National Youth Sports Safety Month

Learn more about youth sports safety during this month dedicated to the cause.

spotlight on ice hockey equipment - youth sports safety month
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Event: National Youth Sports Safety Month

Date: Every April

Location: N/a; anywhere kids play organized sports

Organizer: Originally founded by the National Youth Sports Safety Foundation

What to do: With spring and summer sports getting underway, National Youth Sports Safety Month is a good reminder to parents of young athletes. If your child is involved in youth sports, it's imperative that you educate yourself about the risk of injuries, especially concussions and any other injury that is particularly associated with your child's chosen sport.

The American Orthopaedic Society for Sports Medicine publishes specific injury prevention tip sheets for 25 different sports and activities, from baseball to wrestling (and including nontraditional sports, such as dance and inline skating). Sports injuries at school and at sports camp require particular prevention efforts; read up if your child participates in those settings.

Did you know: Eye Safety and Kids' Sports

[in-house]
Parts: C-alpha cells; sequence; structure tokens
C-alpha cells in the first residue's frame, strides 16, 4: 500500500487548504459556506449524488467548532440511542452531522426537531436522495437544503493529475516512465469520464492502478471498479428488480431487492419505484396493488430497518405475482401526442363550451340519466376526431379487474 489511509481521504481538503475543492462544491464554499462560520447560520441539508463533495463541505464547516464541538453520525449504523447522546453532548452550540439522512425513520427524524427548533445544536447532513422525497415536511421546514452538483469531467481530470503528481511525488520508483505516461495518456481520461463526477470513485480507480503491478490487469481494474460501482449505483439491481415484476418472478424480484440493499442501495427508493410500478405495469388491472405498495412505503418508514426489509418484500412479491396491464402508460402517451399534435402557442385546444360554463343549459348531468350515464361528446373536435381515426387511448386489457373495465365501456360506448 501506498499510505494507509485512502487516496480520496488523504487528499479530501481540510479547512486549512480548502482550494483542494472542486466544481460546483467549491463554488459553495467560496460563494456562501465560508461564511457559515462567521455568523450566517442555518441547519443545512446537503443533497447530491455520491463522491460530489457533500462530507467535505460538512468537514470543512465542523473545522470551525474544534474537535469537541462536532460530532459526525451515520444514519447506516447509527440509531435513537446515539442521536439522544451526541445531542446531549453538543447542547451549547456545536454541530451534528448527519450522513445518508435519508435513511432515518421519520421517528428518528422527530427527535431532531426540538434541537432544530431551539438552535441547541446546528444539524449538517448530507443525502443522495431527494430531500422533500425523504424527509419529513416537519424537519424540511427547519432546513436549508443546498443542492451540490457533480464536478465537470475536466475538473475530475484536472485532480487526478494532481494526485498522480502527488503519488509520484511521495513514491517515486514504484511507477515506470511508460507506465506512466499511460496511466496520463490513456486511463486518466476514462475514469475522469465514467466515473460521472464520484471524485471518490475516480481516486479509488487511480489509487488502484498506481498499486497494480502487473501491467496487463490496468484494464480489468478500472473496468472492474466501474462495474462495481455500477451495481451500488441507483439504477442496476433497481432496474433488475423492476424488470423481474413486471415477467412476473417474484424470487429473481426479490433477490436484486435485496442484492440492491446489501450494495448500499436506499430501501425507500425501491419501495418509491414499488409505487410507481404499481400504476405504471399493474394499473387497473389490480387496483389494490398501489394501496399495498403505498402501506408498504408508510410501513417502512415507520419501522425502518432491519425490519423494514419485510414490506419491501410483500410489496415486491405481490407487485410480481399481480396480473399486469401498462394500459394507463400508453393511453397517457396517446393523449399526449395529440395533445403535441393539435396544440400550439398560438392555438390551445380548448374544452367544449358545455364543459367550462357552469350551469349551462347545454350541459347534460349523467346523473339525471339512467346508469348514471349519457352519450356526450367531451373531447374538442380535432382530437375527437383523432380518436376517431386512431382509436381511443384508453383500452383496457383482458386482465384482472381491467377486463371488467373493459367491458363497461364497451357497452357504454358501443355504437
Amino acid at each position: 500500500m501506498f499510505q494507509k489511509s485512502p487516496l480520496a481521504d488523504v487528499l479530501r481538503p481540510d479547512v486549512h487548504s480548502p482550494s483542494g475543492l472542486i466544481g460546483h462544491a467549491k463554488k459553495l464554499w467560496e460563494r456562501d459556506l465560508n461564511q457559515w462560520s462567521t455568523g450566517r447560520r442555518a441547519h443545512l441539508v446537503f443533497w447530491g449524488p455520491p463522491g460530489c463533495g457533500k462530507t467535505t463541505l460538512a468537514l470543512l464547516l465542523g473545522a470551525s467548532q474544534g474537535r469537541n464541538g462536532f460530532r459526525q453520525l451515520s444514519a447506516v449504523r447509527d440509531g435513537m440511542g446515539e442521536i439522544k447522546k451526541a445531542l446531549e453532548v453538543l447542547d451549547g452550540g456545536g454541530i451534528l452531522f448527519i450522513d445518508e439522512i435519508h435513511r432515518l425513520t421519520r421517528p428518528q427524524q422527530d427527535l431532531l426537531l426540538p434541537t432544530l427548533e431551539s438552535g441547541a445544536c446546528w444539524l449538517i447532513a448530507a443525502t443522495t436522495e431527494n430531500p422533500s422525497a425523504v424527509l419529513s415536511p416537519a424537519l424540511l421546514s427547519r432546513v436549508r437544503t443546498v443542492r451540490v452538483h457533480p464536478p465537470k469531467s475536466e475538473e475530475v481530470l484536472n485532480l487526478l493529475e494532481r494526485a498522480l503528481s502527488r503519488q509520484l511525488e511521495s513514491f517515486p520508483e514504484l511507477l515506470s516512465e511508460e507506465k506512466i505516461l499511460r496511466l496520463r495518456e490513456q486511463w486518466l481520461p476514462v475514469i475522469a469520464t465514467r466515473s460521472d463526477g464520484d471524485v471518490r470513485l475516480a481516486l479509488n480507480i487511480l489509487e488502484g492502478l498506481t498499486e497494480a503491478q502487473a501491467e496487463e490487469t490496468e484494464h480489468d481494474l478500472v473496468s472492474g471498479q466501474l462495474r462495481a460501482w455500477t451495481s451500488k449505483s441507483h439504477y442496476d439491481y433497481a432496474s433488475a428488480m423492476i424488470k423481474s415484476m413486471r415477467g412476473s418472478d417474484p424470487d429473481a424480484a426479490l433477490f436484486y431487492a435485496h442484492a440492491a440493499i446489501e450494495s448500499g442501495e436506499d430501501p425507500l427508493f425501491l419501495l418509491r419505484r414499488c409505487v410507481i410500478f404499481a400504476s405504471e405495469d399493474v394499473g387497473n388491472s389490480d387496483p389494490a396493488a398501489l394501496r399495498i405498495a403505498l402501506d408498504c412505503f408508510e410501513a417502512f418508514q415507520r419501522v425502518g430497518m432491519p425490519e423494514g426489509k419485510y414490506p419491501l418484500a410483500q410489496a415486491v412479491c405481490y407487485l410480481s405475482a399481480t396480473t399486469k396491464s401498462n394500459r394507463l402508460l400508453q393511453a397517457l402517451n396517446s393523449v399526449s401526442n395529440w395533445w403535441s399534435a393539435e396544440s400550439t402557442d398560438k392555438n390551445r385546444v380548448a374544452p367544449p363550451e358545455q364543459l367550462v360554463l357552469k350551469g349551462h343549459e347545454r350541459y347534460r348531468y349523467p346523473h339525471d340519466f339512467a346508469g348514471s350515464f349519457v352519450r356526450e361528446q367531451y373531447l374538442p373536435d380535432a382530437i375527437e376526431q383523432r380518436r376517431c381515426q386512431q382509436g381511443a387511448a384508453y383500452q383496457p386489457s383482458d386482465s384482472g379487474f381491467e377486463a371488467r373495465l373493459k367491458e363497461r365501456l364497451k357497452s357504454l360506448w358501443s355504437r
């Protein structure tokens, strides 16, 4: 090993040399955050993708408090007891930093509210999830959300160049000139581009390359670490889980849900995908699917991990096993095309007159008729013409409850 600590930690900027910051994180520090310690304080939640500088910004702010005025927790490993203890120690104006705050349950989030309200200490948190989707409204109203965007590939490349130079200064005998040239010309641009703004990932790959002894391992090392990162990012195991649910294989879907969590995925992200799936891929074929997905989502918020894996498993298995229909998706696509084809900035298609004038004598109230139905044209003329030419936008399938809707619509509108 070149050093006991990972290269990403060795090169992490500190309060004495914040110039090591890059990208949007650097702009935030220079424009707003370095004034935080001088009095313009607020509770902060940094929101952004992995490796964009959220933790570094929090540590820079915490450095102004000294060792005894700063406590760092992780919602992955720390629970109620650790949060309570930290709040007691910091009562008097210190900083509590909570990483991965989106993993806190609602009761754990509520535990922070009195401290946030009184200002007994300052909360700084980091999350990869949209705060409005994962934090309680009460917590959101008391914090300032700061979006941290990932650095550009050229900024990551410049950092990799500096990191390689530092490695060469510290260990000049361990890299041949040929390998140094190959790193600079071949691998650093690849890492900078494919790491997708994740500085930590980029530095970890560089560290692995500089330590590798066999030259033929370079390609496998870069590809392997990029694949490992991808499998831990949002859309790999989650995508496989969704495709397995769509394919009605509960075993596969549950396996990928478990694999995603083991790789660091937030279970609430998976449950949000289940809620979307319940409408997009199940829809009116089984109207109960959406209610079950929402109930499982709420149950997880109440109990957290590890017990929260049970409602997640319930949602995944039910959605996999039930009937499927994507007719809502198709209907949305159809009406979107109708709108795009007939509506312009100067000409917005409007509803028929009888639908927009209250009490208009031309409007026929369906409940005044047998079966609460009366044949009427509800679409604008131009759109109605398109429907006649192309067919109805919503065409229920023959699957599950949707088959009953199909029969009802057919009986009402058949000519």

It's also important to speak to your athlete about injury risk and prevention. This month might be a good prompt to do that. Topics you can discuss:

  • How your child can protect himself (by wearing protective equipment; doing proper warm-ups, stretches, and conditioning exercises; eating healthy foods; and getting a pre-participation sports physical, for example, along with specific strategies depending on his sport, position, age, skill level, previous injuries, and so on)
  • What an athlete should do if she sustains an injury (stop playing and tell an adult; seek medical attention, especially if a concussion is suspected)
  • What to do if a coach or teammates pressures your child to play while hurt (get help from a parent and/or a medical professional)

Keeping sports safe requires an entire culture of injury awareness and prevention—so adults don't ever tell kids to "shake it off" and keep playing, and kids don't hide injuries because they fear repercussions or a loss of playing time.

Did you know: How SafeSport Helps Your Child

If you are a team mom or dad or are otherwise involved in a youth sports organization, consider hosting an event spotlighting safety practices this month. Invite an athletic trainer, physical therapist, or other health professional to speak with players, parents, and coaches about safety. Or look to your sport's governing body for health and safety guidelines and resources, such as safety videos or printed materials. You could even ask your local sporting goods store or pro shop to do a special promotion on safety equipment. If you hold sports gear swaps (this month or anytime), make sure buyers and sellers know what equipment is safe to reuse and what isn't.

Did you know: Heat Illness Treatment and Prevention

See all April family fitness events.

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